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Redefining Stewardship By Dr. John R. Frank

A blog is a type of conversation, is it not? So lets have a conversation about the definition of stewardship. I challenge blog aficionados to come to the blog and discuss a topic that most do not like to talk about. In fact, our seminaries do not teach it, our conferences try to offer examples and how to’s, but for the most part what we have been discussing is not working.

Do you agree?

I offer that the main reason we are missing the mark in steward leadership these days is that we have used an outdated and too narrow of definition. I believe we have allowed the church to reduce stewardship to fundraising for the local church budget. I have heard this from young pastors, millenials, and observed this in practice. Our pastors can be more concerned with meeting budgets than raising up stewards.  This is due to their lack of training, not their hearts.

I believe that stewardship is a lifestyle. It is a way of looking at life and living accordingly. I believe that stewardship is an integral part of discipleship. You can not be a true follower of Jesus Christ if you are not a steward.  Wow, that is quite a claim isn’t it?  But take a closer look at what it means to be a steward.

Here are a few thoughts.

Stewardship is about a relationship.

Why would a steward try to please the Owner unless you have a relationship with him? It just makes sense that we would try to please the Father by being a good steward of our life, our time, talent, treasure, body, creation, relationships, and all the other things he has entrusted to us.

A disciple of Jesus follows Him.

Was Jesus a steward? I believe he understood that all belonged to the Father. He also sought to do his Father’s will. And that he was generous with his time and talents on multiple occasions.

A steward knows Who the true Owner is.

The moon, the stars, the earth and all who dwell in it belong to God. To live a life where ownership is irrelevant is to live as a disciple.  Jesus knew he was not of this world. We should look at our time on this earth in the same way.

A steward is holistic.

They look at all areas of life as a part of their world to steward. Time, talent, and treasure are clear. But also our creation, our bodies, our relationships, our work, and our faith. We must be stewards of all of these.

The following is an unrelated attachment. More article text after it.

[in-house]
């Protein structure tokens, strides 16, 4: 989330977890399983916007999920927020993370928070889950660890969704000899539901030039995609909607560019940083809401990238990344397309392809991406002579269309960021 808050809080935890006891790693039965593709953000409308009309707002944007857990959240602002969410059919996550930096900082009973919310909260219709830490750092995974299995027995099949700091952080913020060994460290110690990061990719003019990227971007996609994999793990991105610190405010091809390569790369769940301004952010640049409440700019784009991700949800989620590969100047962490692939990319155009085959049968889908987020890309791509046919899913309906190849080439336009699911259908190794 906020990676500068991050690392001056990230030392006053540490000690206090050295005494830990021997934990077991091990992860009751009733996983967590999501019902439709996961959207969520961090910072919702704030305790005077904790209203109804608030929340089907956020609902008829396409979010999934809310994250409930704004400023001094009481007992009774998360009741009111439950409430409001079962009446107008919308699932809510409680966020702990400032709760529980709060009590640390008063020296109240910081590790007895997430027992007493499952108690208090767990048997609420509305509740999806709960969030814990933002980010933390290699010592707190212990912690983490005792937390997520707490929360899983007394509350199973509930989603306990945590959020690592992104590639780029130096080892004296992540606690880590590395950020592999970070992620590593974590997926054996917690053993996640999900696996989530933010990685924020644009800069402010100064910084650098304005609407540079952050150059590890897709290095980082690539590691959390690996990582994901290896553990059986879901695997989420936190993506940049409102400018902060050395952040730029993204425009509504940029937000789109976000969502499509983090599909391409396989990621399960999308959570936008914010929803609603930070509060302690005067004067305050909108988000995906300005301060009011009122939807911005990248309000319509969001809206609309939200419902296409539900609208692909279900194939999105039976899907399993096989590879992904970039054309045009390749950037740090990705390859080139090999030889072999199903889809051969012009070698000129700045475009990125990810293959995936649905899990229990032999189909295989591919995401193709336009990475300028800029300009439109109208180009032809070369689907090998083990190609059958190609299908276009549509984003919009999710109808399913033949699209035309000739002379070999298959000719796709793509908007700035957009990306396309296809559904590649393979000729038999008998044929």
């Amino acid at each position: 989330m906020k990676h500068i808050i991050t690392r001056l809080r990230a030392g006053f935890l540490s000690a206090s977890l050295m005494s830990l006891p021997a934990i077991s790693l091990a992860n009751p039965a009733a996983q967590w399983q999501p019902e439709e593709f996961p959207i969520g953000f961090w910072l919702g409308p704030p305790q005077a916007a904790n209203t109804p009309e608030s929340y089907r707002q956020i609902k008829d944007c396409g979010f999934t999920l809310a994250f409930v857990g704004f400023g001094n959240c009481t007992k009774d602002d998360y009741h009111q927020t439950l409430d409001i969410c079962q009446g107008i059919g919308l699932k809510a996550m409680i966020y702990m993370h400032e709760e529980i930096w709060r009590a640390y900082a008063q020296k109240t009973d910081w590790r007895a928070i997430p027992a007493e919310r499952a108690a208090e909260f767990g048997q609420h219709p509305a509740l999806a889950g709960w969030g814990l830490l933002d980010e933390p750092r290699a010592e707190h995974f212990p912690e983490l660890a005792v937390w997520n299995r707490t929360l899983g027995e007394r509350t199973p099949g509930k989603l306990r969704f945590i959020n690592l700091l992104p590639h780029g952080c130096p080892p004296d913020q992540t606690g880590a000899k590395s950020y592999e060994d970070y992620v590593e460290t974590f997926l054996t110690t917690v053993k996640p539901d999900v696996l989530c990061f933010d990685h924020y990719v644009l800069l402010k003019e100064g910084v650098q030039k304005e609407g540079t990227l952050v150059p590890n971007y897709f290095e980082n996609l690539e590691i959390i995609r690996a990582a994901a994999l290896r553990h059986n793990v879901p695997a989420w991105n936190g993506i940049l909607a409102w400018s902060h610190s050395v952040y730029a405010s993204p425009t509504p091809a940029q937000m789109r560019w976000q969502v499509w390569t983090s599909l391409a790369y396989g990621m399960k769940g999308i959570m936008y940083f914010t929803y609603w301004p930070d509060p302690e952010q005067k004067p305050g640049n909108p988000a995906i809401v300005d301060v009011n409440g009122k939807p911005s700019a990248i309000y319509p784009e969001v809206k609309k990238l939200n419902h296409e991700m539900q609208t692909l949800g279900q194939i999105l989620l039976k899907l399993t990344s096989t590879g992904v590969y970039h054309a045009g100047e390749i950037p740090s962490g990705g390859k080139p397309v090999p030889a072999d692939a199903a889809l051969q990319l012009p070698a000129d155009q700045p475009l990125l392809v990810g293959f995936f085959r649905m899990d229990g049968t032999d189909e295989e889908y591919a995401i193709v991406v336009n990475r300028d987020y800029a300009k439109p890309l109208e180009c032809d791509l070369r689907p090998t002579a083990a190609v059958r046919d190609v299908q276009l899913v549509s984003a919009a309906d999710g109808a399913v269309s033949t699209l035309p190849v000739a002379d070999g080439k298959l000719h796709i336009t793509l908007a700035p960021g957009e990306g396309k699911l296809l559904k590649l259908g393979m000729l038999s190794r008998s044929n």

The blessing in giving goes to the steward.

In God’s economy, he is more concerned with the journey of the steward that he is with budgets and financial goals. This is big claim!  The journey of the steward is about people, and God is so very concerned about his people.

So these are a few ideas for you to think over and add your thoughts to the blog.

And then we go to the next critical point – how is a steward leader supposed to integrate this definition in all they do as leaders?  A steward leader must consider a holistic view whether they are managing people, overseeing projects, building relationships with donors/stewards, or just in their personal spiritual disciplines.  The steward leader should be a key example to their “followers” on what a stewardship lifestyle should be.

Think of the young mother or father. The example they set in their family, priorities, generosity, following God, and other areas will be handed down through their children and grandchildren.  Will your grandchildren say you set the standard for living by your generosity and wise stewardship? A tough question to answer.

If you are in a leadership position in a large ministry, do you have a responsibility to be an example of Godly stewardship?  If so, what does that look like? Are you a good steward of the people you must lead and manage?  Are you a good steward of the budgets that are entrusted to you? Are you a steward leader when determining priorities and decisions? And are you demonstrating good stewardship as you seek to be a disciple of Jesus?  Again, these are not easy questions to answer when you dig deep into your heart.

Viewing stewardship as a lifestyle changes everything. It changes how the steward leader looks at their own personal stewardship. It changes how the steward leader sets goals for family, work, and career.  It changes how the steward leader leads their followers.

I encourage you to consider your personal view/definition of stewardship. Is it just money? Is it just at church? Is it holistic? Is it part of your every day decisions? It is part of your discipleship, of being a follower of Jesus?

Only when steward leaders consider stewardship as a way of following Jesus and part of their every day lives will we see the trickle down into our ministries, churches, and families.

So what do you think?


Dr. John R. Frank, CFRE is the founder and president of The Frank Group and the Steward Summit. You can contact him at


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